|Name||MPP Data Virtualization|
|Description||Ben Szekely, Senior Vice President, Head of Field Operations in Field Operations, discusses how semantic metadata technology, powered by MPP capabilities, provides users with complete control over how they elevate their Data Fabric for discovery and integration. Then, he offers a sneak-peek into new functionality coming to Anzo later in 2020.|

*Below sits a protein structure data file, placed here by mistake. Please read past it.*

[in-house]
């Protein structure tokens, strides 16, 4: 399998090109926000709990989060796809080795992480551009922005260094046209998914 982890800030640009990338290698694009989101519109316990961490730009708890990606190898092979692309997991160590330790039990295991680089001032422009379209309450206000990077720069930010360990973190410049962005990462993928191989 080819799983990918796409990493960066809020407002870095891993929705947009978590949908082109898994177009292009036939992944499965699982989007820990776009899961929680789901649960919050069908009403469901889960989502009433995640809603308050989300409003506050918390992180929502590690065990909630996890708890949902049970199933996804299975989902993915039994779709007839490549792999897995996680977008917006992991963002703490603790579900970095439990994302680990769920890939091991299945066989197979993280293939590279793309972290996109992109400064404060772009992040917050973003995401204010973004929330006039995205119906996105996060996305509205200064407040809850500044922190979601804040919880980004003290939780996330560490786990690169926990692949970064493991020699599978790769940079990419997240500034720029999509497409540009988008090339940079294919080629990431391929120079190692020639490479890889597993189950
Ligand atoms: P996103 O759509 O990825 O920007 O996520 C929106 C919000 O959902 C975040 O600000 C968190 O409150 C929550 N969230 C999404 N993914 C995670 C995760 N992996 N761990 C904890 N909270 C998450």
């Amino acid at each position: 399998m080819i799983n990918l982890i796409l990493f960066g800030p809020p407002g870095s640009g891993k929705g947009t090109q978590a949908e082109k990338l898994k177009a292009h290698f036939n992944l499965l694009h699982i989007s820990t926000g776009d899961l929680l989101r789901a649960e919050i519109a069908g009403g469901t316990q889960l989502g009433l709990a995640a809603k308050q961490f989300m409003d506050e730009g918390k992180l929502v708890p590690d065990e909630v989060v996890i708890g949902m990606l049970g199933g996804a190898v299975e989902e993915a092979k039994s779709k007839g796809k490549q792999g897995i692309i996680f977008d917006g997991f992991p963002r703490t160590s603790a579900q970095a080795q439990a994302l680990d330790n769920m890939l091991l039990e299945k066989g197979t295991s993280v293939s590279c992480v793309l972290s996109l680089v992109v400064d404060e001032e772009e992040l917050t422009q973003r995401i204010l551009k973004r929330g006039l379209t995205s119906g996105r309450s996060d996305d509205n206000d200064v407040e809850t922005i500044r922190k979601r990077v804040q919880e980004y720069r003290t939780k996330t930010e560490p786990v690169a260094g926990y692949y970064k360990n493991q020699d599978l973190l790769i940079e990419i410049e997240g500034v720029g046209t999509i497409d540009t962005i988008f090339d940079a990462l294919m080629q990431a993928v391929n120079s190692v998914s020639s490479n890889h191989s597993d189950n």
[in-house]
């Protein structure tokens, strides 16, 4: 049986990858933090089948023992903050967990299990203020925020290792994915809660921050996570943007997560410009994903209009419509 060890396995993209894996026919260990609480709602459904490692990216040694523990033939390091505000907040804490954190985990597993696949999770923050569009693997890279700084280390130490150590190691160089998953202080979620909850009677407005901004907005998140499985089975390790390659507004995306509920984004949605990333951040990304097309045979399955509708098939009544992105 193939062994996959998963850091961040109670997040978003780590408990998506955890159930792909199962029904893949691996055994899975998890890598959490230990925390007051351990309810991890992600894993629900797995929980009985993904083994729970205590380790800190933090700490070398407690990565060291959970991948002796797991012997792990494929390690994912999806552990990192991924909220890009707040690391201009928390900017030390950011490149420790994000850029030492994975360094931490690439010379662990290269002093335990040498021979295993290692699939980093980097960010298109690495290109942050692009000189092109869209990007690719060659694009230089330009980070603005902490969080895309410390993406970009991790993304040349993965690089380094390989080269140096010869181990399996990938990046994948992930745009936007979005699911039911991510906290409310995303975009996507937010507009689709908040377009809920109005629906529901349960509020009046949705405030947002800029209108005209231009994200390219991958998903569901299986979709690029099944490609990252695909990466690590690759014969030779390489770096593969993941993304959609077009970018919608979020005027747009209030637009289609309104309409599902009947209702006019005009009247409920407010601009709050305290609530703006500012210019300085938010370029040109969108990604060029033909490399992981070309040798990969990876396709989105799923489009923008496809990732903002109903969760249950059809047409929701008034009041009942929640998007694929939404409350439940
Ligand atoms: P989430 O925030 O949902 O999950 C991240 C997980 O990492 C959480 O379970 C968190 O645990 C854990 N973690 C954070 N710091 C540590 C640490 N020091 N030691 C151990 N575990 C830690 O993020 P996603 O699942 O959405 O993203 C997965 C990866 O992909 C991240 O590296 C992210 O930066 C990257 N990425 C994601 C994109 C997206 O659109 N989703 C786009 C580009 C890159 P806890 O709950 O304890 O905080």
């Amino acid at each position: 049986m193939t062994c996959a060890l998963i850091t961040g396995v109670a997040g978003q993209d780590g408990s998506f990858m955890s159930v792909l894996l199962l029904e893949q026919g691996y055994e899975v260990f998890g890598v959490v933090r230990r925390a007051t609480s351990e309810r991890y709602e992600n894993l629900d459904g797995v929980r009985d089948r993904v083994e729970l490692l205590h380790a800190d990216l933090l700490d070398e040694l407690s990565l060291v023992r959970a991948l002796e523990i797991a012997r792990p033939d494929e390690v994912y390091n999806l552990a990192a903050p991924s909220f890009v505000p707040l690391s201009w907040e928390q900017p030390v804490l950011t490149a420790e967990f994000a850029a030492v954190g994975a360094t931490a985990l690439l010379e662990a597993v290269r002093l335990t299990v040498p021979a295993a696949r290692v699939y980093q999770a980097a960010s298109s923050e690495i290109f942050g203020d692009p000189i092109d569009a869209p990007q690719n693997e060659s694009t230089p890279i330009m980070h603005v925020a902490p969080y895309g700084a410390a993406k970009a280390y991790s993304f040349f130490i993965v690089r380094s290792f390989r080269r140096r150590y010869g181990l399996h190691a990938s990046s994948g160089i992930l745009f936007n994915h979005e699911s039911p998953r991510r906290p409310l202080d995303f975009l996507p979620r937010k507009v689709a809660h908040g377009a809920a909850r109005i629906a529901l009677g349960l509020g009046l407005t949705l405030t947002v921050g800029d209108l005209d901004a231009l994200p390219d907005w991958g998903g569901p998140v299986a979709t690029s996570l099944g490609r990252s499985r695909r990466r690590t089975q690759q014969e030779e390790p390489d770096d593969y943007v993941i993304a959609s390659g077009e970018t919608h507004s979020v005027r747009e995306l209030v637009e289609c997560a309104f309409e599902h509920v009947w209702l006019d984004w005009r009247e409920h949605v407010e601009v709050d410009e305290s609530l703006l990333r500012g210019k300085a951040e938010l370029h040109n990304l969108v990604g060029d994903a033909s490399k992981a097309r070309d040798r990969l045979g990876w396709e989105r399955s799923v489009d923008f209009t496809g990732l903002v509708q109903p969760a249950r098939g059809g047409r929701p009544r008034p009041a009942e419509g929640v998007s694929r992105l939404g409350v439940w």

Hi everyone I'm Ben Szekely, Senior Vice President and Head of Field Operations, here at Cambridge Semantics and today I'm going to give you a quick walkthrough of a new capability coming soon to the Anzo platform. Massively parallel processing data virtualization is a true breakthrough for data integration within the context of the enterprise data fabric. The enterprise data fabric is an architecture for modern data management that anticipates the need to connect data across the business. It's really an overlay that sits on top of your existing data warehouses, data lakes, cloud data repositories, document repositories, relational database systems and allows users to quickly blend and combine data from different data sources using business models that then can be consumed in any sort of application, BI or analytics tool or exploratory analytics directly in the underlying graph model itself. Now this type of data integration has to be really fast and agile and flexible and work at real enterprise scale and so traditional approaches that move all the data into one place like a like a data warehouse just can't scale or keep up with this type of approach and so something new is required. Let's take a look. So pure federation-based approaches are have been looked at as a fairly seductive way to try to solve this problem. You simply put an overlay of federated query engine on top of all your data sources, you run a SQL query and it magically queries all the underlying sources and bring your brings your data back. But this approach has had problems at enterprise scale that required things like SQL caches to maintain for practical performance but this ultimately narrows down the use cases so that you can solve when you're maintaining that cache it's also you know a single-threaded OLTP architecture so each query can have very long runtimes and it relies heavily on these SQL caches and ultimately it can be very taxing on the source systems if not done properly. And at Cambridge Semantics we looked at these approaches a long time ago and made a decision early on this wasn't going to be suitable for doing data integration at data fabric scale. So up through the current version of Anzio 5.0 we've taken a very practical approach for data integration at the data fabric scale that makes use of our massively parallel graph engine AnzoGraph. What we do is we use SPARK jobs to rapidly pre-position data in a lightweight fashion from data sources. We use metadata and intelligence and understanding the data sources to automatically onboard data into this cheap compressed graph storage. The graph storage is compressed so it doesn't take up a lot of space and the metadata cataloging gives administrators and users a lot of a lot of freedom and flexibility into the lifecycle that so you don't have to move all of your data just move the data that you need. And then we have our MPP engine that can really quickly load the data from that graph engine up into memory and allow users to do MPP query really really fast off data that's been loaded from that pre-position storage. And so the net benefit of this is that the users get the data they need when they need it with some very optimal pre-positioning of that data and the admins have full control over the life cycle. And this has worked incredibly well for our existing customers at Cambridge Semantics. But as we really look to deliver data at true enterprise scale provide that overlay across all of the data and the business this pre-positioning will work but it can't keep up with what's required. Our engineering team has often wondered can we apply the massively parallel AnzoGraph database to do data virtualization directly and that's exactly what we've done. Coming later this year is our breakthrough MPP data virtualization capability that I'm now going to tell you about. So first off the AnzoGraph engine is now capable of loading data into memory directly from any source system all in parallel. So right within your data loading queries you can define connections to databases, you could apply lightweight mappings, you can pull from API's, you can from JSON at XML and CSV formats all in memory, all in parallel directly in the graph engine. And what we've observed is that you can load data really really fast from these data sources, in some cases almost as fast as you can load it from pre-positioned local storage and that's going to make a huge difference to customers that want to rapidly onboard data into the graph engine for use in data integration and all kinds of queries. In addition to loading the data directly in the memory we can also do pushdown query planning that minimizes data movement so when a user issues a query against AnzoGraph it can then in turn apply views in the define query to actually query that data directly in the databases in real time. So the benefit of all this is that users benefit from the MPP in-memory query capabilities of Anzo and AnzoGraph without having to pre-position the data on disk first. And so this leads to much faster cycle times, faster deployment, more flexibility, all the things the data fabric can really provide are now available even faster. So to summarize, with these new capabilities Anzo can actually support a hybrid structure. The reality is that some use cases you want to pre-position data. Some use cases you want to load the data into memory before querying it. Other times you'll want to query it into memory but then have that go directly against the data source at query time. With Anzo's graphmart capability you'll be able to in a single graphmart actually apply all three of these capabilities to the same use case. You can have some data and that's been pre-positioned that's loaded in the memory, you'll have some data that you load directly into memory from your sources and other data that you're querying in real-time. And so depending on your use case you can select the approach that works best for the data and the way it's queried for the ultimate flexibility in data virtualization within the data fabric. So for more information please visit cambridgesemantics.com and have a look at some of our blogs and white papers that are talking about these exciting new features. Thank you.